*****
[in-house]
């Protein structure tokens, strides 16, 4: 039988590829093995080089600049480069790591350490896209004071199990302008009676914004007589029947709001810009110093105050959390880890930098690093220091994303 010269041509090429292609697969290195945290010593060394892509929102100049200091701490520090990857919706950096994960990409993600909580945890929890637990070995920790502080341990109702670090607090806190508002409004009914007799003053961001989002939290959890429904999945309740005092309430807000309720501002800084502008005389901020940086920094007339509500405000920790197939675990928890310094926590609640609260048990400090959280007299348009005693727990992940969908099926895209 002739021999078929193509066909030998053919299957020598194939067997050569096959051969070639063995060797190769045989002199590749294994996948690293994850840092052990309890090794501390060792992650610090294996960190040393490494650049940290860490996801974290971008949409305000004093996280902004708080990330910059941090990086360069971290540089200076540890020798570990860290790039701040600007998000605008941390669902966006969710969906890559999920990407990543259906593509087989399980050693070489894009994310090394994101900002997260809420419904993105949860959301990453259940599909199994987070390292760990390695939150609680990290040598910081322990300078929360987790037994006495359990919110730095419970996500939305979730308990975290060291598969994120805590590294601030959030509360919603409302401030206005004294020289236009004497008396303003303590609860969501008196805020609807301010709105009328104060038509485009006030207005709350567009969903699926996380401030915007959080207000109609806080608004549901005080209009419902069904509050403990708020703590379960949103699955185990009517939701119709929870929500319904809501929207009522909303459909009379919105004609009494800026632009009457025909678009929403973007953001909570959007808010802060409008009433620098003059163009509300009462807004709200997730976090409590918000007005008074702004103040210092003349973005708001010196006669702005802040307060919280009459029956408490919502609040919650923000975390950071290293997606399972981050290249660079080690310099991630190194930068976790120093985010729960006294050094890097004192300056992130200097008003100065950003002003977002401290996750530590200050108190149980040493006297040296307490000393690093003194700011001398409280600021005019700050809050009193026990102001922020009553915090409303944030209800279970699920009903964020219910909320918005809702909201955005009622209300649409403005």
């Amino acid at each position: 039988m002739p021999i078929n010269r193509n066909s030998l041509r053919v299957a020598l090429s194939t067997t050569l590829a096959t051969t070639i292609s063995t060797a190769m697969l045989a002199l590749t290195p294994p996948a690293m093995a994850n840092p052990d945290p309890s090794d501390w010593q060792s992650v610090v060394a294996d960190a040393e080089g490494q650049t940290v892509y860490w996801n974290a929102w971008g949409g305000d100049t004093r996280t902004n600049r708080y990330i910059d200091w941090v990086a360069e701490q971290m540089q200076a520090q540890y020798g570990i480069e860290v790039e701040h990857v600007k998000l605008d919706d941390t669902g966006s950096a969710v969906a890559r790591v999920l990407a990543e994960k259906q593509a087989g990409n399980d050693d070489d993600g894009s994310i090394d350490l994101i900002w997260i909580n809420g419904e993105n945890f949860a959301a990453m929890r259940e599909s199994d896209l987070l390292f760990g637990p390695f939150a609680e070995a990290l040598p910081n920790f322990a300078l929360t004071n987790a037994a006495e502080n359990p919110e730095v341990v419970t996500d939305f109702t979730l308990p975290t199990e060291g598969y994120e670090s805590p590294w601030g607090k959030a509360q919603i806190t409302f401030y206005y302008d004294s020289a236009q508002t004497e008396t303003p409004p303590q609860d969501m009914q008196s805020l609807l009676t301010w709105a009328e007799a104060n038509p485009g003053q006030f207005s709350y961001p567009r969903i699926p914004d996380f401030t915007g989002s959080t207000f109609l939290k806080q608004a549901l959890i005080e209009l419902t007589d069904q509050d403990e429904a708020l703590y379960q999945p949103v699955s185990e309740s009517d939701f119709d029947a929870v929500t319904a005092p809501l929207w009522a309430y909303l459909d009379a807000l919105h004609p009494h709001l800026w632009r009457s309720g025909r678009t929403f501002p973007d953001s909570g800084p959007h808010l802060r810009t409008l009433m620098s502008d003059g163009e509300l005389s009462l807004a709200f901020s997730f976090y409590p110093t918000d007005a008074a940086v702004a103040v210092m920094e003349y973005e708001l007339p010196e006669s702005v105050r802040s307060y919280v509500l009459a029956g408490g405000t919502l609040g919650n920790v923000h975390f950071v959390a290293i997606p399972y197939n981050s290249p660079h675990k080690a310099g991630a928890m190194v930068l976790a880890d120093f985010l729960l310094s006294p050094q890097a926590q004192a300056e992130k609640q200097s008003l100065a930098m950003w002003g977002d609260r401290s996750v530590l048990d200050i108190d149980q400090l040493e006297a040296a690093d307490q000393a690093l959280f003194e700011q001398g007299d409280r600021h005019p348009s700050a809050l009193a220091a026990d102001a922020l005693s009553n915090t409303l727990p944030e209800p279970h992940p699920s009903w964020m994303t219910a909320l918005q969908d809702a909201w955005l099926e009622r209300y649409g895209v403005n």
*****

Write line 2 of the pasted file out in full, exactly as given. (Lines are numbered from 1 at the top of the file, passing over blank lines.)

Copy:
């Protein structure tokens, strides 16, 4: 039988590829093995080089600049480069790591350490896209004071199990302008009676914004007589029947709001810009110093105050959390880890930098690093220091994303 010269041509090429292609697969290195945290010593060394892509929102100049200091701490520090990857919706950096994960990409993600909580945890929890637990070995920790502080341990109702670090607090806190508002409004009914007799003053961001989002939290959890429904999945309740005092309430807000309720501002800084502008005389901020940086920094007339509500405000920790197939675990928890310094926590609640609260048990400090959280007299348009005693727990992940969908099926895209 002739021999078929193509066909030998053919299957020598194939067997050569096959051969070639063995060797190769045989002199590749294994996948690293994850840092052990309890090794501390060792992650610090294996960190040393490494650049940290860490996801974290971008949409305000004093996280902004708080990330910059941090990086360069971290540089200076540890020798570990860290790039701040600007998000605008941390669902966006969710969906890559999920990407990543259906593509087989399980050693070489894009994310090394994101900002997260809420419904993105949860959301990453259940599909199994987070390292760990390695939150609680990290040598910081322990300078929360987790037994006495359990919110730095419970996500939305979730308990975290060291598969994120805590590294601030959030509360919603409302401030206005004294020289236009004497008396303003303590609860969501008196805020609807301010709105009328104060038509485009006030207005709350567009969903699926996380401030915007959080207000109609806080608004549901005080209009419902069904509050403990708020703590379960949103699955185990009517939701119709929870929500319904809501929207009522909303459909009379919105004609009494800026632009009457025909678009929403973007953001909570959007808010802060409008009433620098003059163009509300009462807004709200997730976090409590918000007005008074702004103040210092003349973005708001010196006669702005802040307060919280009459029956408490919502609040919650923000975390950071290293997606399972981050290249660079080690310099991630190194930068976790120093985010729960006294050094890097004192300056992130200097008003100065950003002003977002401290996750530590200050108190149980040493006297040296307490000393690093003194700011001398409280600021005019700050809050009193026990102001922020009553915090409303944030209800279970699920009903964020219910909320918005809702909201955005009622209300649409403005």